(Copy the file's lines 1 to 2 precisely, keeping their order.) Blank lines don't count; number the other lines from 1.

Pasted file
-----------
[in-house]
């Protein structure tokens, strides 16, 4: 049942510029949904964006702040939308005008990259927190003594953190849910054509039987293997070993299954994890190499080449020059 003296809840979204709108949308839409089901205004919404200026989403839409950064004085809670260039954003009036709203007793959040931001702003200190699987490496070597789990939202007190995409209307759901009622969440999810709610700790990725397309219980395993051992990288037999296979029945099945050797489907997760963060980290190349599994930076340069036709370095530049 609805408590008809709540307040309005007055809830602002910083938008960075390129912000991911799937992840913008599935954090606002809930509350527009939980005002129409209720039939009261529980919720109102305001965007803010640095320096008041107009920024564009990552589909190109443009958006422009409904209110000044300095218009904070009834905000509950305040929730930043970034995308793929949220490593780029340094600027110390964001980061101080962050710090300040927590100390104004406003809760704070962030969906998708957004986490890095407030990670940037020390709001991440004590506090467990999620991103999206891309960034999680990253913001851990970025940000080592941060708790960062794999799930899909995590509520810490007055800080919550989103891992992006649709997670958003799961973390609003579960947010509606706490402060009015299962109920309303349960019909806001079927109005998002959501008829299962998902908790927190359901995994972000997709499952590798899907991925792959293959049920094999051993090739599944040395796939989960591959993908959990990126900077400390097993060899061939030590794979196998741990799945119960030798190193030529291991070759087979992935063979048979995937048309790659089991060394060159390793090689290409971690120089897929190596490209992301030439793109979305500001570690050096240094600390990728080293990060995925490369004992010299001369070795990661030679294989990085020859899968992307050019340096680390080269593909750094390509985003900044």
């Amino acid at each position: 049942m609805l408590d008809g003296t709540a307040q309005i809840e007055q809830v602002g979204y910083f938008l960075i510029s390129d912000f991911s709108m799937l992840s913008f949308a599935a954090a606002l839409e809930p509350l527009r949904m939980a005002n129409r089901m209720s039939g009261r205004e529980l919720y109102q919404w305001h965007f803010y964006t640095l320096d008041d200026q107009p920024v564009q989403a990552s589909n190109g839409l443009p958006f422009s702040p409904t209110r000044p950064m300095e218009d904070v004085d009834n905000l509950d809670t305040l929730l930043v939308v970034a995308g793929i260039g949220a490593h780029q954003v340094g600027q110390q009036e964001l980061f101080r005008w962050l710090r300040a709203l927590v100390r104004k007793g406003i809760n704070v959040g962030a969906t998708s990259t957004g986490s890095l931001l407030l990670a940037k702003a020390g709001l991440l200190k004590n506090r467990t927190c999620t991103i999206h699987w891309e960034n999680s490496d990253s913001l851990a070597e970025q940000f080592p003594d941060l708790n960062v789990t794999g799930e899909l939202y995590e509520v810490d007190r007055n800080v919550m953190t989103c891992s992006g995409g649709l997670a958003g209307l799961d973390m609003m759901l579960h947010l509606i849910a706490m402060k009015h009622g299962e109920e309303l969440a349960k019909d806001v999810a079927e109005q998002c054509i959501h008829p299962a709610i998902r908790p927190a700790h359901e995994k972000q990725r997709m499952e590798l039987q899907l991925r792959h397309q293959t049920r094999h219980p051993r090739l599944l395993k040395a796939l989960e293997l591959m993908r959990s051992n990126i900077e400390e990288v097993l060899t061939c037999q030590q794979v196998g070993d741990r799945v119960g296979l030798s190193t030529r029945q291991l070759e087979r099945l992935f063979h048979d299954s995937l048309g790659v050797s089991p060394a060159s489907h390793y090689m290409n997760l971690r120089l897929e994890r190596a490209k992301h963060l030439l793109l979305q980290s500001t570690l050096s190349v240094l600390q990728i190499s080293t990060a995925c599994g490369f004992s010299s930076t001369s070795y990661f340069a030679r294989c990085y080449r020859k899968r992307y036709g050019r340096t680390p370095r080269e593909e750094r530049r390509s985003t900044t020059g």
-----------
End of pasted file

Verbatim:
[in-house]
């Protein structure tokens, strides 16, 4: 049942510029949904964006702040939308005008990259927190003594953190849910054509039987293997070993299954994890190499080449020059 003296809840979204709108949308839409089901205004919404200026989403839409950064004085809670260039954003009036709203007793959040931001702003200190699987490496070597789990939202007190995409209307759901009622969440999810709610700790990725397309219980395993051992990288037999296979029945099945050797489907997760963060980290190349599994930076340069036709370095530049 609805408590008809709540307040309005007055809830602002910083938008960075390129912000991911799937992840913008599935954090606002809930509350527009939980005002129409209720039939009261529980919720109102305001965007803010640095320096008041107009920024564009990552589909190109443009958006422009409904209110000044300095218009904070009834905000509950305040929730930043970034995308793929949220490593780029340094600027110390964001980061101080962050710090300040927590100390104004406003809760704070962030969906998708957004986490890095407030990670940037020390709001991440004590506090467990999620991103999206891309960034999680990253913001851990970025940000080592941060708790960062794999799930899909995590509520810490007055800080919550989103891992992006649709997670958003799961973390609003579960947010509606706490402060009015299962109920309303349960019909806001079927109005998002959501008829299962998902908790927190359901995994972000997709499952590798899907991925792959293959049920094999051993090739599944040395796939989960591959993908959990990126900077400390097993060899061939030590794979196998741990799945119960030798190193030529291991070759087979992935063979048979995937048309790659089991060394060159390793090689290409971690120089897929190596490209992301030439793109979305500001570690050096240094600390990728080293990060995925490369004992010299001369070795990661030679294989990085020859899968992307050019340096680390080269593909750094390509985003900044």